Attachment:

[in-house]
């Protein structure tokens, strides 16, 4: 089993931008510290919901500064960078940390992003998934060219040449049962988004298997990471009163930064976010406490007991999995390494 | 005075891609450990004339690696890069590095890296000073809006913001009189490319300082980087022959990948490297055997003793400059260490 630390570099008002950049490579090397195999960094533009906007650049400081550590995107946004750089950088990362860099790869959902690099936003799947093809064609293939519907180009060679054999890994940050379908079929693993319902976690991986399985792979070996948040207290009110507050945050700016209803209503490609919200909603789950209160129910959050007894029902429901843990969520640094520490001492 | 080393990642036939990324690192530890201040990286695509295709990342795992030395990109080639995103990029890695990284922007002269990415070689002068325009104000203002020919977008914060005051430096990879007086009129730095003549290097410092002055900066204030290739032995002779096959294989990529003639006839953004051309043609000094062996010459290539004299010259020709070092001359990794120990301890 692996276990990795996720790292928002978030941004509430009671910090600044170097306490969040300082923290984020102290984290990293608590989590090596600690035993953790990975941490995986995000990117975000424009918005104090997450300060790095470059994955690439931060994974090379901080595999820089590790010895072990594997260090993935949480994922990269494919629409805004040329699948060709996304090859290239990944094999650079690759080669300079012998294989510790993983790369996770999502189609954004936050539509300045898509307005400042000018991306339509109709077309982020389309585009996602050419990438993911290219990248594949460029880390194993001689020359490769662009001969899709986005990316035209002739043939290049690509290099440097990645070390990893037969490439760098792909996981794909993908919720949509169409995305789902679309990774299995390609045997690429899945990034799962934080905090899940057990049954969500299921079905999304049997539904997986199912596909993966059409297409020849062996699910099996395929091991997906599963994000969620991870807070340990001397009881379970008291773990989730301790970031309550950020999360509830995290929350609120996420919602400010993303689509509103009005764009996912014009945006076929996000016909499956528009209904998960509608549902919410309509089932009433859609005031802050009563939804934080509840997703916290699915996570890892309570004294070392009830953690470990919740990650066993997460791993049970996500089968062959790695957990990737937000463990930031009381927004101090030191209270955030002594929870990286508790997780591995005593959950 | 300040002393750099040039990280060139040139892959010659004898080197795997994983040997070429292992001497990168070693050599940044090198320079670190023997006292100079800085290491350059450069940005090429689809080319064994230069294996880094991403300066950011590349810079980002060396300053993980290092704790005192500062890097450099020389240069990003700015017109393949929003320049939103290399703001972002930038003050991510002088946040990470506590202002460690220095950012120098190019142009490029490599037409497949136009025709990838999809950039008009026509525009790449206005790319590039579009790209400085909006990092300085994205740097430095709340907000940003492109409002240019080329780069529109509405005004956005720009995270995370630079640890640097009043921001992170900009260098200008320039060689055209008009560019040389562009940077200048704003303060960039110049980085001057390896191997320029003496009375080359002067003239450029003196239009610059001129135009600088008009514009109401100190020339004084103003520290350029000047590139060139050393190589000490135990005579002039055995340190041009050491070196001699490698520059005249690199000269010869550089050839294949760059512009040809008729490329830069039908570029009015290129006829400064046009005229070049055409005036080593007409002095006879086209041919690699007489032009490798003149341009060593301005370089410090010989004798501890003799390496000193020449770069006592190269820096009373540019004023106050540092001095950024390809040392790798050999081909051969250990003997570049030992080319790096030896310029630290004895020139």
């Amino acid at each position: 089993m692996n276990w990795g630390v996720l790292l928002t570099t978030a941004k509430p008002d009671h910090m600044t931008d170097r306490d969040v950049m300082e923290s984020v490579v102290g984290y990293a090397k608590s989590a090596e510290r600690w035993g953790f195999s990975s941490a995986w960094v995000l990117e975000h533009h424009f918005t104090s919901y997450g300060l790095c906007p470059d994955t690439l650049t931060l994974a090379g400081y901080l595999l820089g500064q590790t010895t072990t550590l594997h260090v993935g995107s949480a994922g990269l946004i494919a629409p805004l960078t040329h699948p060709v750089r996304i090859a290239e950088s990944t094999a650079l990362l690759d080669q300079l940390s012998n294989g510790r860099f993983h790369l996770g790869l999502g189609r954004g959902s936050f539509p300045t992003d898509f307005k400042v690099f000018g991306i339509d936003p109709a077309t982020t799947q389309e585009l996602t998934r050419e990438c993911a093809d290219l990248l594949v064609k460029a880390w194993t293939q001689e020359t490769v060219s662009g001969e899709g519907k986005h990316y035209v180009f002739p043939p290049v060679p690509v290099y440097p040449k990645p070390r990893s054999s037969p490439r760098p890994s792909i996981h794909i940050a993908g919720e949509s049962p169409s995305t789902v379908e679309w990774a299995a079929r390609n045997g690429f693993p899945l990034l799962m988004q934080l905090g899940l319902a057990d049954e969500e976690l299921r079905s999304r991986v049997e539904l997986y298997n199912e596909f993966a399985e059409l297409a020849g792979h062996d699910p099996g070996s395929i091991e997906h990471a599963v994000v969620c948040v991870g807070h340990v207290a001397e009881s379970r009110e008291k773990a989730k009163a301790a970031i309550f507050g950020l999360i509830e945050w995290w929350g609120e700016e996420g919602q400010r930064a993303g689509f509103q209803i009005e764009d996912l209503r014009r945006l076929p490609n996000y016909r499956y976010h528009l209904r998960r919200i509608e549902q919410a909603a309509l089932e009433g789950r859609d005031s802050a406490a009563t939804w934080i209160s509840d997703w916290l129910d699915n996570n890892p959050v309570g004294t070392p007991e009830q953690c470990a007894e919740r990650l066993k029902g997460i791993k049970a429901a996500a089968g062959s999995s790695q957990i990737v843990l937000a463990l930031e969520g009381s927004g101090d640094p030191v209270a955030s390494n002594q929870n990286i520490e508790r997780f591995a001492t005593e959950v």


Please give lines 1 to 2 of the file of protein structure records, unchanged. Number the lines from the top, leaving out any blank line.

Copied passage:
[in-house]
């Protein structure tokens, strides 16, 4: 089993931008510290919901500064960078940390992003998934060219040449049962988004298997990471009163930064976010406490007991999995390494 | 005075891609450990004339690696890069590095890296000073809006913001009189490319300082980087022959990948490297055997003793400059260490 630390570099008002950049490579090397195999960094533009906007650049400081550590995107946004750089950088990362860099790869959902690099936003799947093809064609293939519907180009060679054999890994940050379908079929693993319902976690991986399985792979070996948040207290009110507050945050700016209803209503490609919200909603789950209160129910959050007894029902429901843990969520640094520490001492 | 080393990642036939990324690192530890201040990286695509295709990342795992030395990109080639995103990029890695990284922007002269990415070689002068325009104000203002020919977008914060005051430096990879007086009129730095003549290097410092002055900066204030290739032995002779096959294989990529003639006839953004051309043609000094062996010459290539004299010259020709070092001359990794120990301890 692996276990990795996720790292928002978030941004509430009671910090600044170097306490969040300082923290984020102290984290990293608590989590090596600690035993953790990975941490995986995000990117975000424009918005104090997450300060790095470059994955690439931060994974090379901080595999820089590790010895072990594997260090993935949480994922990269494919629409805004040329699948060709996304090859290239990944094999650079690759080669300079012998294989510790993983790369996770999502189609954004936050539509300045898509307005400042000018991306339509109709077309982020389309585009996602050419990438993911290219990248594949460029880390194993001689020359490769662009001969899709986005990316035209002739043939290049690509290099440097990645070390990893037969490439760098792909996981794909993908919720949509169409995305789902679309990774299995390609045997690429899945990034799962934080905090899940057990049954969500299921079905999304049997539904997986199912596909993966059409297409020849062996699910099996395929091991997906599963994000969620991870807070340990001397009881379970008291773990989730301790970031309550950020999360509830995290929350609120996420919602400010993303689509509103009005764009996912014009945006076929996000016909499956528009209904998960509608549902919410309509089932009433859609005031802050009563939804934080509840997703916290699915996570890892309570004294070392009830953690470990919740990650066993997460791993049970996500089968062959790695957990990737937000463990930031009381927004101090030191209270955030002594929870990286508790997780591995005593959950 | 300040002393750099040039990280060139040139892959010659004898080197795997994983040997070429292992001497990168070693050599940044090198320079670190023997006292100079800085290491350059450069940005090429689809080319064994230069294996880094991403300066950011590349810079980002060396300053993980290092704790005192500062890097450099020389240069990003700015017109393949929003320049939103290399703001972002930038003050991510002088946040990470506590202002460690220095950012120098190019142009490029490599037409497949136009025709990838999809950039008009026509525009790449206005790319590039579009790209400085909006990092300085994205740097430095709340907000940003492109409002240019080329780069529109509405005004956005720009995270995370630079640890640097009043921001992170900009260098200008320039060689055209008009560019040389562009940077200048704003303060960039110049980085001057390896191997320029003496009375080359002067003239450029003196239009610059001129135009600088008009514009109401100190020339004084103003520290350029000047590139060139050393190589000490135990005579002039055995340190041009050491070196001699490698520059005249690199000269010869550089050839294949760059512009040809008729490329830069039908570029009015290129006829400064046009005229070049055409005036080593007409002095006879086209041919690699007489032009490798003149341009060593301005370089410090010989004798501890003799390496000193020449770069006592190269820096009373540019004023106050540092001095950024390809040392790798050999081909051969250990003997570049030992080319790096030896310029630290004895020139």